TRANSLATIONS AND ESSAYS IN HONOR OF THE LIFE AND WORK OF AJARN KANNIKAR ELBOW
I first attempted a translation of a shorter version of this tamnan while taking second year Thai with Ajarn Kannikar in 2008. I remember her flipping through the xeroxed copies I had brought back from Chiang Rai, laughing out loud, and telling me that I would need many more years before I could translate this strange and delightful story. As I finally completed a translation of the full text in the Summer of 2017, I experienced a deep sense of joy, fulfillment, entertainment, and connection to humanity as a global phenomenon. No portion of the text generated these feelings in me more than this one. Now, every time I re-read it, I again experience such profound pleasure and joy. I have Ajarn Kannikar to thank for these true waves of emotion and pleasure. While she never saw this portion of the extended text, her sense vivacity and passion for food, fun, laughter, and togetherness shine forth to me through these words.
Epicurean Episode in the Tamnan Phra That Doi khao Khwai Kaew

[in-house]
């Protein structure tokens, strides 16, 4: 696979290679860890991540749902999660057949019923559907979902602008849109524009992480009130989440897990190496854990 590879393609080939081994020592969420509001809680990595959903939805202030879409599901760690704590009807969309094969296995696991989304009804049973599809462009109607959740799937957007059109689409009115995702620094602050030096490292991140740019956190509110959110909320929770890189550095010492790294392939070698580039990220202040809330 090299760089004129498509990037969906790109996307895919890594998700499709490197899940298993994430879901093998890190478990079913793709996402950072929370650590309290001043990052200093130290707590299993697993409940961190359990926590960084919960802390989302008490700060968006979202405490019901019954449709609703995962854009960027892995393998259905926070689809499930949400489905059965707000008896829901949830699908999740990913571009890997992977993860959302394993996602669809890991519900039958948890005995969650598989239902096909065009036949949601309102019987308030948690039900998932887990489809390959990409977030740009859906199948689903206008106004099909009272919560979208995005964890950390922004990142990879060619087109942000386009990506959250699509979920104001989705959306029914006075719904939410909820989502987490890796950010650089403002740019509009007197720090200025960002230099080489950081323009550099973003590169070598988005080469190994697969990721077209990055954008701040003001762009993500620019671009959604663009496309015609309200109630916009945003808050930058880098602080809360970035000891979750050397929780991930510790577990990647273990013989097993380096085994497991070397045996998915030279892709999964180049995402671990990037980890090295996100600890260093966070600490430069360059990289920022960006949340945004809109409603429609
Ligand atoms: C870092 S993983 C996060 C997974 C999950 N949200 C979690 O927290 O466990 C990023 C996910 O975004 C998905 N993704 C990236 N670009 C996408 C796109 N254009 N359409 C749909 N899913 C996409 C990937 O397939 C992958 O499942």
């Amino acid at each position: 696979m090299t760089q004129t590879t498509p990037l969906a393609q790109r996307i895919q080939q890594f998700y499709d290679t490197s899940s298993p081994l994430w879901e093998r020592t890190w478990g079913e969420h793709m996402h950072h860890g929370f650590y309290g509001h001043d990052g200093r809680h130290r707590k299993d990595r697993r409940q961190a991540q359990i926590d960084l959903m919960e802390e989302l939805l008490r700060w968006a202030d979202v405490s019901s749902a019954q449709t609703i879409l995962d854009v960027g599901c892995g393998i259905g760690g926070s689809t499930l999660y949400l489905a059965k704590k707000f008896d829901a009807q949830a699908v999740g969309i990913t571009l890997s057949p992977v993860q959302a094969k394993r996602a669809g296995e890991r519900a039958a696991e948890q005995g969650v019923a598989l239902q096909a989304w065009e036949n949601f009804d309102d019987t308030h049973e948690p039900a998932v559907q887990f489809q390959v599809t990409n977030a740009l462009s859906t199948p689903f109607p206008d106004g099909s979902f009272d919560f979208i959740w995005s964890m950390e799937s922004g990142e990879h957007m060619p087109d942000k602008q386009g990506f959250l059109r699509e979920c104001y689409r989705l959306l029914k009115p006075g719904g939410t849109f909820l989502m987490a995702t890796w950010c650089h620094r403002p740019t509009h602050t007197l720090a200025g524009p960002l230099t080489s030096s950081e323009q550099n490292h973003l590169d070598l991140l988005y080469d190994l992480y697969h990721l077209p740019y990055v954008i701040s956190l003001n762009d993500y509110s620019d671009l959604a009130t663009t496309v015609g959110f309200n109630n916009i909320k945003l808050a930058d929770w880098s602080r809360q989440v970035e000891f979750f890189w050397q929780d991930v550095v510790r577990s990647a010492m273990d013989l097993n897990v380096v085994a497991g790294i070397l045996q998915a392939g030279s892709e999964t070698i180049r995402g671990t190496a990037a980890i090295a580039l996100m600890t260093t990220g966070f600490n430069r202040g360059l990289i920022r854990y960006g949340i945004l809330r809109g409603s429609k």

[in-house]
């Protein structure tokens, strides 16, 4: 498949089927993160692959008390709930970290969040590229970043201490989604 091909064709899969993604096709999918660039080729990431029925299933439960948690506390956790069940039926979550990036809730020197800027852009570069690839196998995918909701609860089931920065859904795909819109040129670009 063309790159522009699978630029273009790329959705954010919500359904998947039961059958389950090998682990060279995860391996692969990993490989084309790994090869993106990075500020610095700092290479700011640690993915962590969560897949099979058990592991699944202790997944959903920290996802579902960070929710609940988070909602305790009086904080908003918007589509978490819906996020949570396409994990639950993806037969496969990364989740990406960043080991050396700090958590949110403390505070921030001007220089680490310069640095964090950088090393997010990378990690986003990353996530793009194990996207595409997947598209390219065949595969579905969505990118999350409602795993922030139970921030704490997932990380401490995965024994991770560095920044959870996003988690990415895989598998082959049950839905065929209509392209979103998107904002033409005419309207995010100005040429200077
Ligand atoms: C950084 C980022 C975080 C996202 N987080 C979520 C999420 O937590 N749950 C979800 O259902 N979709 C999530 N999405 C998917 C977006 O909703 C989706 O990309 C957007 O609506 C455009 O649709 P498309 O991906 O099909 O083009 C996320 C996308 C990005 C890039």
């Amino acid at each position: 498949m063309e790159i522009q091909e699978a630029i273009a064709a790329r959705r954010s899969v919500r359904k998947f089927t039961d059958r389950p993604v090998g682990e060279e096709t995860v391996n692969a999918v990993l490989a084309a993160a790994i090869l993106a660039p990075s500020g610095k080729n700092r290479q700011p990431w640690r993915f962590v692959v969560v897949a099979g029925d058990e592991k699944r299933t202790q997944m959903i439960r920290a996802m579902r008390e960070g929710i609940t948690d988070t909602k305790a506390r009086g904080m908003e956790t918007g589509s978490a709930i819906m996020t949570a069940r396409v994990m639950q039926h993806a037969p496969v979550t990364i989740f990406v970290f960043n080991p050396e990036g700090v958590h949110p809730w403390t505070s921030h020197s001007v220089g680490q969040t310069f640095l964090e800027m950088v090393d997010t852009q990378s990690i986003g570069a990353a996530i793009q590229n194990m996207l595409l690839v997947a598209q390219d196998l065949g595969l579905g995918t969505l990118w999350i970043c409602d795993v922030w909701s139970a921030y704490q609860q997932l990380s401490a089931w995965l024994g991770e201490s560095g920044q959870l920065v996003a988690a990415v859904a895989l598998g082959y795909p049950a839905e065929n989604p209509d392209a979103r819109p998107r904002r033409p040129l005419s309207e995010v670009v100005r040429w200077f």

The renovation of the Phra That on top of Doi Khao Khwai was fueled by an abundance of food, nothing was left wanting or neglected. At the temple site, you could see coconuts, taro, and yams piled in overflowing mounds. There were bananas of all varieties, teep bananas, egg bananas, golden fragrant bananas, and namwa bananas—all which could eat as one pleased, and to one’s fill. You could choose either yellow, ripe, or overripe selections from any pile. In fact, there were so many bananas, that the rotten ones had to be discarded, which was a shame. There was also other food of all kinds: grilled foods, fried foods, roasted foods, and a whole bouquet of onions and garlics. Special foods came according to the season. In bamboo shoot season, people would go and gather bamboo shoots and bring them here. There were banana hearts, banana flowers, cilantro, and basil. All the food that was brought here was done without committing sin or creating karma because no animals were killed. There were yet more types of vegetables, such as ferns and leafy greens that grew in the forest, and people would bring them here to make food for all. But without a doubt the most delicious dish was the smashed eggplant with green-leaf curry. We had eggplant and fermented tea (miang). There was also curry paste and vegetable paste served with bitter melon and cha-am shoots, roasted mung bean cakes, and soy left to soak for two nights. Coconut milk was brought to the kitchen, and eggplant made a delectable snack, served with sour pickled collards. Another great dish was the boiled collards and mushroom curry served with fermented fish, but up in the mountains there are no fish, so we used fermented soy instead. We had lemongrass salad with eggplant, and some folks liked to make a sweet salad of roasted bamboo shoots. Each person and each group had whatever type of food they wanted, according to their own taste. Some people tried a dish, and would say “I can beat that.” Then they would just turn around to make their own fried vegetable curry the way that they liked it. Others joked around when they found that a certain dish didn’t please them. They would say, with the food in their mouths “Oh, my tongue won’t listen, it refuses to push this food down my throat.” Others delighted in all of the offerings, and ate until they were completely stuffed. When there were leftovers or food that wasn’t eaten it would be carried down to people in the surrounding villages. When the work was in full swing, there was one group of people that would stay back and make food for everyone. At that time we all had to eat the same thing, as there was not an abundance of choice, because we were all completely focused on the work of building. The monks here do not eat meat, they eat jae, which is a type of vegetarian diet. So those cooks who were skilled in that kind of cooking would all help to cook for them. The food was excellent, there were fried noodles, beans, and sesame. The cooks made it all and presented it beautifully for the monks. They made “Bananas ordained as nuns” [Bananas in coconut milk] as desert. Besides feeding the monks, they also brought this food to the people who had come to help build. It was really a delectable experience for all who supped, and the cooks were praised all around by all.